Hundreds of schools were closed Friday, airlines canceled flights and sporting and civic events were postponed. A storm-related crash in Auburn killed a man who lost control of his vehicle and hit a tree, fire officials said.
State-run liquor stores were slated to close at 6 p.m. Friday to encourage people to get off the roads by 7 p.m., when the storm is supposed to intensify.
Backcountry hikers were of high-mountain whiteout conditions and 80 mph to 90 mph gusts.
A blizzard warning for northeast New Jersey called for as much as 14 inches of snow. Up to 10 inches were possible for most of the state, with 2 to 5 inches in south Jersey.
Although assuring residents the state had the resources to keep roads and bridges passable, Gov. Chris Christie urged everyone to just stay home.
Parts of the coast were expected to see waves up to 12 feet and minor to moderate flooding during high tide. Brick Township and Toms River, which were hit hard by Superstorm Sandy, issued voluntary evacuation orders for areas still recovering from that storm.
The blizzard zone included the state's largest city, Newark, with a population of more than 275,000. Mayor Cory Booker urged residents to prepare for widespread power failures.
NJ Transit said it would suspend service on its northern routes from 8 p.m. Friday through Saturday. Bus service north of Interstate 195, including into New York, was also suspended indefinitely.
Gov. Andrew Cuomo declared a state of emergency as snow fell heavily Friday afternoon, though officials took pains to assure residents that it would not be as bad as Superstorm Sandy.
About 2,300 flights were canceled and the state's airports were expected to close, Cuomo said. Regional transportation was still running and was expected to continue throughout the night.
In New York City, where 8 to 12 inches were expected, Mayor Michael Bloomberg sought to clear the streets of cars and people so 1,700 city plows could get to work; drivers were expected to work 12-hour shifts. Amtrak canceled service north of the city.
New York closed Interstate 84 to truck traffic between Pennsylvania and Connecticut. A 74-year-old man died after being struck by a car in Poughkeepsie; the driver said she lost control in the snowy conditions, police said.
Snowfall predictions were 10 to 15 inches in the lower Hudson Valley and 12 to 16 inches on Long Island. Depths of 6 to 18 inches were forecast upstate.
About 9,000 customers were without power statewide Friday night, mostly on Long Island.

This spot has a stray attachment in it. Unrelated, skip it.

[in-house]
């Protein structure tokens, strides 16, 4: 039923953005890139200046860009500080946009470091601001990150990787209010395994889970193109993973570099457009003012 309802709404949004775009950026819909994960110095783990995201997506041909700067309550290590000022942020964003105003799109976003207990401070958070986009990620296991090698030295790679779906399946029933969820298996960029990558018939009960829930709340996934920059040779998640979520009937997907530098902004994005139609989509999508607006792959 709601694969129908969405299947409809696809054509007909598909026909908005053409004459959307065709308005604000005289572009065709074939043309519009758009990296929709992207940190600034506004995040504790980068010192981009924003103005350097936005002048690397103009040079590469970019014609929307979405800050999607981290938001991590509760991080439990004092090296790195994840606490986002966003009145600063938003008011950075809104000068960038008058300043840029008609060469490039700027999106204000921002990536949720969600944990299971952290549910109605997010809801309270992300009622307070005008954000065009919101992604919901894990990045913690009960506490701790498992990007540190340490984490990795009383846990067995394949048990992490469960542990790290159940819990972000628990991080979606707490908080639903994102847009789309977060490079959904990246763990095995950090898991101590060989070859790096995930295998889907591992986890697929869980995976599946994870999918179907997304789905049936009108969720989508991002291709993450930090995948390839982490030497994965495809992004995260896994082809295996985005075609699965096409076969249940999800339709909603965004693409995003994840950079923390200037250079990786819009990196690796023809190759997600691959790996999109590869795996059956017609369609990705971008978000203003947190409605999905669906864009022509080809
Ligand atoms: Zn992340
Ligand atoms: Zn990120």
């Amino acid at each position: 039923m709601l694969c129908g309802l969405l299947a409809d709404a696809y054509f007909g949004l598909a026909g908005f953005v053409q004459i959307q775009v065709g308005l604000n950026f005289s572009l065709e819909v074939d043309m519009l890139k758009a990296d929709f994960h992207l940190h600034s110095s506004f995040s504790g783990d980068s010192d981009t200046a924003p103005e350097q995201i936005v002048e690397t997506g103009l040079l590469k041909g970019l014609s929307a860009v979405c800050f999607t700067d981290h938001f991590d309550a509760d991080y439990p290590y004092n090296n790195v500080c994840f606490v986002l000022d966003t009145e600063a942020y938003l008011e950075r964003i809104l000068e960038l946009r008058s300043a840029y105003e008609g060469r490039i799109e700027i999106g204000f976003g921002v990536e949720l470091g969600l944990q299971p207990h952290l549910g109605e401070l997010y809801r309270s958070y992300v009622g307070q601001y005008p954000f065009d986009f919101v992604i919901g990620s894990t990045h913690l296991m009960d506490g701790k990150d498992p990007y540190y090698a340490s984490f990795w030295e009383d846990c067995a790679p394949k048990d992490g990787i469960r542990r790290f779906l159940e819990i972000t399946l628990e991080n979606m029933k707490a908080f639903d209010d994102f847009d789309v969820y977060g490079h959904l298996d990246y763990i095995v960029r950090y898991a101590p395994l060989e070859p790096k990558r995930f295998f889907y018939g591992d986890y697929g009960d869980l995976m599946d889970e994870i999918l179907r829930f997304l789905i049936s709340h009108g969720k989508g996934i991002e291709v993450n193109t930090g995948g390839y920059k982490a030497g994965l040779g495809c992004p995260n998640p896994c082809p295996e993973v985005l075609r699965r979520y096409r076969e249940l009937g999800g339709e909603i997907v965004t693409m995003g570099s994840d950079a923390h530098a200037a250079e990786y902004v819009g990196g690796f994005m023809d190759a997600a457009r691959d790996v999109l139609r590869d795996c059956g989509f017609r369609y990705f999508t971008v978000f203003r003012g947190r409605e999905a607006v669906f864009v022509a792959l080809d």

At least 350 traffic collisions were reported in Toronto, and at least three people died in southern Ontario.
Many flights were canceled in Toronto, some of them because destination airports in the United States were closed by the snow.
The storm was predicted to bring a mixture of rain, snow and ice to the state.
In the Pocono Mountains, where more than a foot of snow could fall, schools were closed or dismissed early, and flights were canceled at Scranton/Wilkes-Barre Airport. Snow fell at a rate of 1 to 1 1/2 inches an hour in some areas Friday evening, turning major arteries in northeastern Pennsylvania slushy or snow-covered.
Farther south, more than a hundred flights were canceled out of Philadelphia Airport. The city was forecast to get 2 to 5 inches of snow.
Utility companies reported about 1,200 customers without power by Friday night.
Utility companies reported about 122,000 customers without power Friday night but conditions were only expected to get worse as the state braced for up to 2 feet of snow.
Interstate 95 and other major highways were closed to traffic and transportation officials limited commercial traffic on the Newport Pell Bridge because of winds gusting more than 60 mph.
About 100 state plows were already out on the roads, bolstered by 200 private contractors, officials said.
Nonessential state workers were sent home Friday afternoon. Many schools closed and transit service was suspended at noon Friday. The last plane left T.F. Green Airport near Providence just before 1:30 p.m. Friday; no other flights were scheduled to leave until Saturday.
The storm was blamed for a multiple-vehicle accident and a series of other crashes on Interstate 89 in Bolton and South Burlington. Hundreds of schools were closed.
Northern Vermont is expected to get 4 to 8 inches of snow by Saturday morning, while central and southeastern parts of the state could get 8 to 16 inches.
Nearly 6 inches of snow had fallen by early Friday afternoon at Mad River Glen ski area in Fayston, according to a spokesman who said a total of 18 inches was possible.